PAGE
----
Package in mail unveils memories of N.Y.Published 9:09am Friday, February 10, 2012
Column: Notes From Home
There was an unexpected package in the mail for me a couple of weeks ago, a small package, wrapped in brown paper. An anonymous package. But it turned out not to be the kind you call the bomb squad for, which is always good.
No, ’twas not a bomb nor a pair of unmatched, fresh cut ears (obscure Sherlock Holmes reference). Nor was it a box of chocolate truffles, a present from she-who-must-be-obeyed. Unfortunately.
My aunt sent it to me, out of the blue, and I am grateful at what it contained: Grossvater’s pocket watch.
This watch is a family heirloom, purchased by Grossmutter as a Christmas present for her husband back in 1931. It’s a very nice-looking Elgin, a windup, with one of those easy-open backs that show off the quietly whirring gears.
After Grossvater died, back in the 1980s, it went to his oldest son, my Uncle Paul. After he died, it was looked after by Cousin Paul and Aunt Val.
Then she put it in a box and sent it to me. I’m the oldest male grandson carrying Grossvater’s last name, so I suppose that’s the reason. At some point, I’ll pass it on to my son, the oldest male with the name in his generation of cousins. Yes, it’s sexist, but that’s the way this particular inheritance thing works, I think.
Grossmutter and Grossvater are my father’s parents. The German words for grandparents became their names (instead of Ella and Hinrich), like how other families use Bestefar or Abuela.
When I was very young — 8 or 9 — I spent a memorable week with them in their home in Yonkers, N.Y. One day that week I’d earned the special treat of sharing a day in New York City with Grossvater, walking the streets of Manhattan as I shadowed him during his rounds to offices, banks and brokerages.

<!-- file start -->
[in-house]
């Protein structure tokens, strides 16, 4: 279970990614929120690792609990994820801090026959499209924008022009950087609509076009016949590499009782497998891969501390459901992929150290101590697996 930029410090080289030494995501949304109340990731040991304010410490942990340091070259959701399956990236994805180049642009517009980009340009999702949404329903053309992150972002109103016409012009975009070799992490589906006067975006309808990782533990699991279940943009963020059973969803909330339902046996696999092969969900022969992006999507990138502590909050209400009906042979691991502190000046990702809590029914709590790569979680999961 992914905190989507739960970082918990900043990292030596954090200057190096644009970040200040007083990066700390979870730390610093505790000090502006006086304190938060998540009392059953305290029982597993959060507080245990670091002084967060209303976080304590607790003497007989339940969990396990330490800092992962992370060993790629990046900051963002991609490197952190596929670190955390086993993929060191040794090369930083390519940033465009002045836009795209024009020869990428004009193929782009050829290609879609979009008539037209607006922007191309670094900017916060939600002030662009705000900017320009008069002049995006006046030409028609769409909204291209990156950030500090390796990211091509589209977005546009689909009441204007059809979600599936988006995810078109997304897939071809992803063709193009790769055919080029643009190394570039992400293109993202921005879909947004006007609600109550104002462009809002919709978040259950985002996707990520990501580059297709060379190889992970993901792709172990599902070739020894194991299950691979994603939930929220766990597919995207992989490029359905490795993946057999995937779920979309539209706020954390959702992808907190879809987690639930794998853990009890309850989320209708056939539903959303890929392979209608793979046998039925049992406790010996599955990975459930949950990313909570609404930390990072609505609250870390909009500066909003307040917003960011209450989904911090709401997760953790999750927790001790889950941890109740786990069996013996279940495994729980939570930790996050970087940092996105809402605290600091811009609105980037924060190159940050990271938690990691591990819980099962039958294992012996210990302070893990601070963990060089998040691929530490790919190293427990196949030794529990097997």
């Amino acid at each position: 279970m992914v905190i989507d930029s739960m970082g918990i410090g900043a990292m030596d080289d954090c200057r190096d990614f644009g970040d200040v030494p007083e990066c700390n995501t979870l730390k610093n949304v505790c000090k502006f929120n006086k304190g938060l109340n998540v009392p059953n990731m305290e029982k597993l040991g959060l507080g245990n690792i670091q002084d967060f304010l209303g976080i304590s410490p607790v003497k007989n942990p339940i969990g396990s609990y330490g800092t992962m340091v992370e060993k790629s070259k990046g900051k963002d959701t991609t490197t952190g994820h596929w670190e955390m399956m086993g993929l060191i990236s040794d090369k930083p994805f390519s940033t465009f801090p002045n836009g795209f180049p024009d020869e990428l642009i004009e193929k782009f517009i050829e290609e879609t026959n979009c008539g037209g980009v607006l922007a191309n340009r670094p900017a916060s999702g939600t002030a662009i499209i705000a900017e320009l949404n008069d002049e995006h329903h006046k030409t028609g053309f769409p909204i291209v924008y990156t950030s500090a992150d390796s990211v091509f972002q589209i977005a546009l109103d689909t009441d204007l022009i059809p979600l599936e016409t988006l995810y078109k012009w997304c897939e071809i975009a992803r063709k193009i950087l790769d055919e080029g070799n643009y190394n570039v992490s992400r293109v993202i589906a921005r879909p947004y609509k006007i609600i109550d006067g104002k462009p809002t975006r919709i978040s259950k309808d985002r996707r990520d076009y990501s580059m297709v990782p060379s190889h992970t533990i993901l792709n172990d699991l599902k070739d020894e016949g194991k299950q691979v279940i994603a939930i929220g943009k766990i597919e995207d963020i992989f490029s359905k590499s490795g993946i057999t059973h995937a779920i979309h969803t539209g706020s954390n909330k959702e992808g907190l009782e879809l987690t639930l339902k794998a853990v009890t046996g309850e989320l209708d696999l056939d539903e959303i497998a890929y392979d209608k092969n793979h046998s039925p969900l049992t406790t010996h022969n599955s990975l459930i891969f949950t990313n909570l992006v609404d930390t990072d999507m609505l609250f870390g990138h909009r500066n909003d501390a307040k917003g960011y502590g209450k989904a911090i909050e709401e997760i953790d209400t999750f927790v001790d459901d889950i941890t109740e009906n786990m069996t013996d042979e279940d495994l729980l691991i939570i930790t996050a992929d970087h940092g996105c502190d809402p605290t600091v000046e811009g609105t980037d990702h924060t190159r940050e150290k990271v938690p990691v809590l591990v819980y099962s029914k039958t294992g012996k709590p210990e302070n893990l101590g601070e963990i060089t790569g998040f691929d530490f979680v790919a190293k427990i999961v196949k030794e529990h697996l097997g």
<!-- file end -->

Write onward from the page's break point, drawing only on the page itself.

At the time I thought that’s what all adult men did when they took the train to work: ride elevators in office buildings, eat lunch in restaurants, get money from the bank, get more money from people in offices and kvetch with everyone he met. (No, Grossvater wasn’t Jewish, but I think everyone in New York City back then knew at least some Yiddish.)
Now I know more about the working world of most adults, and realize he was up there in the 1 percent, making deals and collecting on investments.
As we walked, we stopped at his favorite bakery (Konditorei is what he called it) for Kaffee, Torte und Eis after we had hot sandwiches and cold glasses of milk at the Automat Cafeteria. He took me up to the top of the Empire State Building, pointing out the construction cranes and skeleton of the World Trade Center on the horizon. We stopped at a chocolate shop, and before we took the subway back to Yonkers (where he and Grossmutter lived), we stopped at a tiny music store where he bought me a Hohner harmonica. (It is a German instrument, after all, and an accordion would have too big.)
All day long that Elgin watch came out of its pocket in his vest as he kept to his schedule and got us home in time for Abendbrot with Grossmutter. Getting back home in time was vital, as Grossvater may have earned all the money that paid for the house, the lake cabin in Danbury, the Chrysler New Yorker, the annual trips back to Germany, but Grossmutter made all the important decisions from her throne room: aka the kitchen.
She was very tall, very Prussian in the aristocratic sense. He was more compact, a solidly built Prussian peasant farmer. There was peace in their home because they each knew their place, their roles.
My memories of these people are why I will treasure that pocket watch, just like with so many other memories connected to objects that litter our household. She-who-must-be-obeyed is not as sentimental as I am. She throws things away when they get old and useless — not people or pets, just things — but I just can’t. My role is to create chaos through clutter; hers is to quietly clear most of it away when I’m not looking.
The pocket watch will get to stay, I’m pretty sure.
David Rask Behling teaches at Waldorf College in Forest City, Iowa, and lives with his wife and children in Albert Lea.